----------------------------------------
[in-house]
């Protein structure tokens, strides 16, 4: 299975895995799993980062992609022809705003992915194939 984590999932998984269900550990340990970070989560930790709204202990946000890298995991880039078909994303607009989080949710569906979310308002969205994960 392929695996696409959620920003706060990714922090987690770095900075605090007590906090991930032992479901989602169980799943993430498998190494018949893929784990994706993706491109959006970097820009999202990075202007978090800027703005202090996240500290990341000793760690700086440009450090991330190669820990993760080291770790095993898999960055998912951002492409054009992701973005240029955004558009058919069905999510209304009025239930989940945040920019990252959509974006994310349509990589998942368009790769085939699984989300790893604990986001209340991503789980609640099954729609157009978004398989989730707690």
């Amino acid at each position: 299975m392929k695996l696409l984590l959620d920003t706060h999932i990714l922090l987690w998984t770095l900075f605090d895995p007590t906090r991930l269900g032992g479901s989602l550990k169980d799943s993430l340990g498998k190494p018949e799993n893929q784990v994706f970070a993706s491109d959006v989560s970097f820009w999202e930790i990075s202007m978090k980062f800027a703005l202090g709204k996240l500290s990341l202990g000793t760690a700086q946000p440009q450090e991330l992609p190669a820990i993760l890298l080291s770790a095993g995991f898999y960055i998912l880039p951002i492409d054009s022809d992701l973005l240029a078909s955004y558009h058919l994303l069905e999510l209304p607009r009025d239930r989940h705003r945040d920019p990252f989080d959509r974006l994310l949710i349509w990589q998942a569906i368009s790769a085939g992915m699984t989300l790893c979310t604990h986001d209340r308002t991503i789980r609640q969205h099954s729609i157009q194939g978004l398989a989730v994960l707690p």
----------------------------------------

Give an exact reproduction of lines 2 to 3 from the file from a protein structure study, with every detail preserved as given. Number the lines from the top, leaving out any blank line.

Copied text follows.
């Protein structure tokens, strides 16, 4: 299975895995799993980062992609022809705003992915194939 984590999932998984269900550990340990970070989560930790709204202990946000890298995991880039078909994303607009989080949710569906979310308002969205994960 392929695996696409959620920003706060990714922090987690770095900075605090007590906090991930032992479901989602169980799943993430498998190494018949893929784990994706993706491109959006970097820009999202990075202007978090800027703005202090996240500290990341000793760690700086440009450090991330190669820990993760080291770790095993898999960055998912951002492409054009992701973005240029955004558009058919069905999510209304009025239930989940945040920019990252959509974006994310349509990589998942368009790769085939699984989300790893604990986001209340991503789980609640099954729609157009978004398989989730707690």
């Amino acid at each position: 299975m392929k695996l696409l984590l959620d920003t706060h999932i990714l922090l987690w998984t770095l900075f605090d895995p007590t906090r991930l269900g032992g479901s989602l550990k169980d799943s993430l340990g498998k190494p018949e799993n893929q784990v994706f970070a993706s491109d959006v989560s970097f820009w999202e930790i990075s202007m978090k980062f800027a703005l202090g709204k996240l500290s990341l202990g000793t760690a700086q946000p440009q450090e991330l992609p190669a820990i993760l890298l080291s770790a095993g995991f898999y960055i998912l880039p951002i492409d054009s022809d992701l973005l240029a078909s955004y558009h058919l994303l069905e999510l209304p607009r009025d239930r989940h705003r945040d920019p990252f989080d959509r974006l994310l949710i349509w990589q998942a569906i368009s790769a085939g992915m699984t989300l790893c979310t604990h986001d209340r308002t991503i789980r609640q969205h099954s729609i157009q194939g978004l398989a989730v994960l707690p």